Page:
19 April 2024

Developing a Youth Advisory Board – How to Involve Children and Youth in Your Work


The peer-learning journey “How to Involve Children and Youth in Your Work” is a series of online webinars organised by Philea’s Children and Youth Network throughout 2024 that aim to advance youth inclusion in the work of foundations by providing concrete pathways and tools to implement. Following each module, foundations that are willing to transform their way of working with young people can benefit from input from organisations with specific expertise on a given topic.

The first module explored “How to Develop a Youth Advisory Board” with Fundação Calouste Gulbenkian, an international foundation based in Portugal, on 28 February. We have captured the key points and recommendations from presenters/those involved in the project and presented them below.

Aims and content

This module was designed to equip participants with the knowledge and skills required to create and manage youth advisory boards. The module focuses on understanding the unique challenges and opportunities of having young voices driving organisations towards strategic change. It offers practical tips and insights into the process of building a youth advisory board as well as the management of expectations, outcomes and change within the institution’s different departments throughout the process.

Learning topics covered

  • Enhancing communication and collaboration with young people
  • Fostering a supportive culture of consultation
  • Managing conflict, goals and expectations
  • Running effective youth advisory board meetings

The model project

In this module, Gulbenkian Foundation discusses how to develop a youth advisory board based on their youth programme, Imagina CAM Youth. The initiative is a cultural programming platform that creates a space for dialogue between young people and artists, in collaboration with professionals working at Gulbenkian’s Centre for Modern Art (CAM). It aims to give young audiences an insight into the institution’s strategic decision-making and programming, and to imagine new ways of thinking and acting in the face of the challenges of today’s world.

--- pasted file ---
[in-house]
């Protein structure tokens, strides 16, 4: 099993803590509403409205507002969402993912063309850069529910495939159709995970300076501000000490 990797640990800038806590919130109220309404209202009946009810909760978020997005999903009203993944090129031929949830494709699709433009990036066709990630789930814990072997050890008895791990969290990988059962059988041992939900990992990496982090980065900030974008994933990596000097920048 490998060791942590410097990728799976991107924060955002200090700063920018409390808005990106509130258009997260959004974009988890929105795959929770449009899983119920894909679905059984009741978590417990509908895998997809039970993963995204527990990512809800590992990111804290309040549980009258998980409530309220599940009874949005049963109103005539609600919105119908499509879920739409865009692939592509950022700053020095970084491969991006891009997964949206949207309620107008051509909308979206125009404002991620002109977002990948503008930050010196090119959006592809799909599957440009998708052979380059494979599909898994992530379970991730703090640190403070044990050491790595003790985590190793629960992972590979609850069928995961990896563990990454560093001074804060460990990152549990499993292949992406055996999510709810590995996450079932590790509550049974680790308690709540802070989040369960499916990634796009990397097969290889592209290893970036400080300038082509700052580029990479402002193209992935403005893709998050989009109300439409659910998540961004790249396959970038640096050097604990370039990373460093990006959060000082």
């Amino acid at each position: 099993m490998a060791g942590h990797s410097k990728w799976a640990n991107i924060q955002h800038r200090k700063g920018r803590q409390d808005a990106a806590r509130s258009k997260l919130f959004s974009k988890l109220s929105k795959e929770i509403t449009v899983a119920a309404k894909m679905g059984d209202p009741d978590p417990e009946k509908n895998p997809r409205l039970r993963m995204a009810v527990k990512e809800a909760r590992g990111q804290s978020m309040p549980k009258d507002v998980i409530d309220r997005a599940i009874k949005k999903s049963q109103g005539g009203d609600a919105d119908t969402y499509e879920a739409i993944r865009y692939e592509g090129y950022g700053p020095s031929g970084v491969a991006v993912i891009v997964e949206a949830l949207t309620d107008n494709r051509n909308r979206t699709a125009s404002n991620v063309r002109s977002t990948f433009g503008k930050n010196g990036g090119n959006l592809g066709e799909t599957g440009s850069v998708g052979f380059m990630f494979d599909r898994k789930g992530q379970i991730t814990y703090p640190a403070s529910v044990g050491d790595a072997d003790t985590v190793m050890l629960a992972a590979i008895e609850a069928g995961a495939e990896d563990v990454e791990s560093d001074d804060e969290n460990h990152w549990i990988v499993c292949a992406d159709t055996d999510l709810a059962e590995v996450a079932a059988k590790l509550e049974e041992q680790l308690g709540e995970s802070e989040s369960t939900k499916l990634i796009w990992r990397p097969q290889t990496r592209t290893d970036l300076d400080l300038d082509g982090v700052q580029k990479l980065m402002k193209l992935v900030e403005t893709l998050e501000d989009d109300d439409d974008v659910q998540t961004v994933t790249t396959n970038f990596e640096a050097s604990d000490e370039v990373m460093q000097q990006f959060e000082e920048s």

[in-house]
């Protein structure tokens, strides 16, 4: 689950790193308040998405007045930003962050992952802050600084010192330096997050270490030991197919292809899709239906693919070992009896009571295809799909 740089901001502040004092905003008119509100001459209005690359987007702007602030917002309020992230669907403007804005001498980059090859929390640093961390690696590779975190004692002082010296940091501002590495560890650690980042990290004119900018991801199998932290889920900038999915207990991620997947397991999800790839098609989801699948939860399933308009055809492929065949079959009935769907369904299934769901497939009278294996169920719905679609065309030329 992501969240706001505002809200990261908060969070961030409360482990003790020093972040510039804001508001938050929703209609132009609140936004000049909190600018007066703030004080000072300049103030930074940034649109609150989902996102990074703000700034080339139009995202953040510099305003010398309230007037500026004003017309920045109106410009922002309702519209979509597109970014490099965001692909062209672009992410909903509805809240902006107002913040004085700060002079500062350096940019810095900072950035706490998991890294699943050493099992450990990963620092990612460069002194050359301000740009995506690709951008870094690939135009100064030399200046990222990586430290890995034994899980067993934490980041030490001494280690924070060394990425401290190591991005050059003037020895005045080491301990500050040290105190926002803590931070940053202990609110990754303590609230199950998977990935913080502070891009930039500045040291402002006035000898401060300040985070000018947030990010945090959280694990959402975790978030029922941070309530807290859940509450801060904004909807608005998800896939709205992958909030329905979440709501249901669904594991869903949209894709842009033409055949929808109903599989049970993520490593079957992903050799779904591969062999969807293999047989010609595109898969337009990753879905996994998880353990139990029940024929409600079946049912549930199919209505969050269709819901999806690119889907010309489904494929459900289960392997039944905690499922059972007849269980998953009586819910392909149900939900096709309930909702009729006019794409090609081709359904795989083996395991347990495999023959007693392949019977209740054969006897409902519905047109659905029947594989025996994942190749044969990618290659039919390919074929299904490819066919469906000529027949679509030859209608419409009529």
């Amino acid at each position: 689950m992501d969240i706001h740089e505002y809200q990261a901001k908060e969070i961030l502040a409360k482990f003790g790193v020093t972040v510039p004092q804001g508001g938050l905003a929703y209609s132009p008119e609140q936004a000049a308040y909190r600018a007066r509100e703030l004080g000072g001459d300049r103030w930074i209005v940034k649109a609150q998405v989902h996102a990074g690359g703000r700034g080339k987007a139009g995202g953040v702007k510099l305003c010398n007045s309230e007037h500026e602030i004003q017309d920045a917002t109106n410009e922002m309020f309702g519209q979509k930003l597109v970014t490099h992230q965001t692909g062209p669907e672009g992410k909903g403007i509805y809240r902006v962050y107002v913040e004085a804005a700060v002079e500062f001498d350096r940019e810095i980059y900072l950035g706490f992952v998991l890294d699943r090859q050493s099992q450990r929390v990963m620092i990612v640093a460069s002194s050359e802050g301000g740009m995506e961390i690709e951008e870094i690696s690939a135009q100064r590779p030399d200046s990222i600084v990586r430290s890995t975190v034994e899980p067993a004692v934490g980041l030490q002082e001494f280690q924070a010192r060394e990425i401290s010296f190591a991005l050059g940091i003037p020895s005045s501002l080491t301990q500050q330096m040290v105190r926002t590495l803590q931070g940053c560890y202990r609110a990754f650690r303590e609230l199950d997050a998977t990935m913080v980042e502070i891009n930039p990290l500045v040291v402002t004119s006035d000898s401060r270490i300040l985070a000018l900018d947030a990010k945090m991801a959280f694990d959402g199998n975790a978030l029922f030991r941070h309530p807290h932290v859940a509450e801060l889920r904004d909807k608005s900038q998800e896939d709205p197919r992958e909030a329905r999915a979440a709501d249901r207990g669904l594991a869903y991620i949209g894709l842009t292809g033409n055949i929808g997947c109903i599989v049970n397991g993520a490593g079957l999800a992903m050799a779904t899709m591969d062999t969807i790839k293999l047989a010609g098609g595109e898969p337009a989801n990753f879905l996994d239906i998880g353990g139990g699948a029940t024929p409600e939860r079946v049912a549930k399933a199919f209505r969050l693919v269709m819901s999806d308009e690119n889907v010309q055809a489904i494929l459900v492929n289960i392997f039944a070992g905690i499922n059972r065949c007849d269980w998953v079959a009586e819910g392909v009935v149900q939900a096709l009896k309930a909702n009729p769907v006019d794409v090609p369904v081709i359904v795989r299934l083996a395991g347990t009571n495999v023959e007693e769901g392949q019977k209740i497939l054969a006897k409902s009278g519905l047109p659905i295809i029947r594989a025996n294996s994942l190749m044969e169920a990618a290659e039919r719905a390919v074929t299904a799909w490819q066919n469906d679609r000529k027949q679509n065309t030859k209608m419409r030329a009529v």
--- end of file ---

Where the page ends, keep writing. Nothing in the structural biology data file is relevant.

TitleYouth advisory Groups in Art Institutions
Mode of participationConsultation / collaboration / leading
Age of young people involved20-28 years old

Point in philanthropic cycle

Imagina CAM Youth involves young people at the following points in the philanthropic cycle:

  1. Defining issues and priorities to be targeted by programmes
  2. Designing programmes (activities)
  3. Taking action (implementation)
  4. Board: joining a governance structure (advisory group or board)

Recommendations from Gulbenkian Foundation based on this experience:

  • Everyone should be on board: You need to have a strong commitment and involvement of the directors and broad team for the programme to succeed
  • Involve the broad team in the selection process
  • Trust the process and trust the young people’s knowledge (resist the temptation to turn a consultation process into a training one)
  • Commit to change
  • Commit to the youth council’s recommendations (value the listening process, validate young voices)

Excerpt from Module 1 Q&A

What is the biggest change you have seen in your foundation as a result of this experience?

Gulbenkian Foundation’s team: “We have observed several changes in the organisation. An important one is in the ability to discuss more openly in our organisation. We’ve raised a lot of curiosity around this process, and every department is now exploring the possibility to include youth voices in their programming, including in the strategic department. There is a huge willingness and commitment to change, and this change is already happening in our thinking, and we believe it will become a practice in our programming.”  

Youth council’s member: “It’s palpable that we’ve been integrated. We can be very outspoken and piercing when it comes to share our views on certain things, but then we totally understand that to move towards a certain change in a large organisation, it means moving a hundred people in a certain direction. And since we had that contextual grounding from the beginning, and transparency and openness from all teams’ members, we could really work and move together in that direction. The game is open, and we can work with the tools we have, so when we make suggestions, we are aware of the limitations, but we see that the team is very keen to hear and think about our suggestions.”

Module recording


Imagina CAM Youth programme

Imagina CAM Youth: Youth Advisory Group 23–24

“Child and Youth Participation in Philanthropy: Stories of Transformation”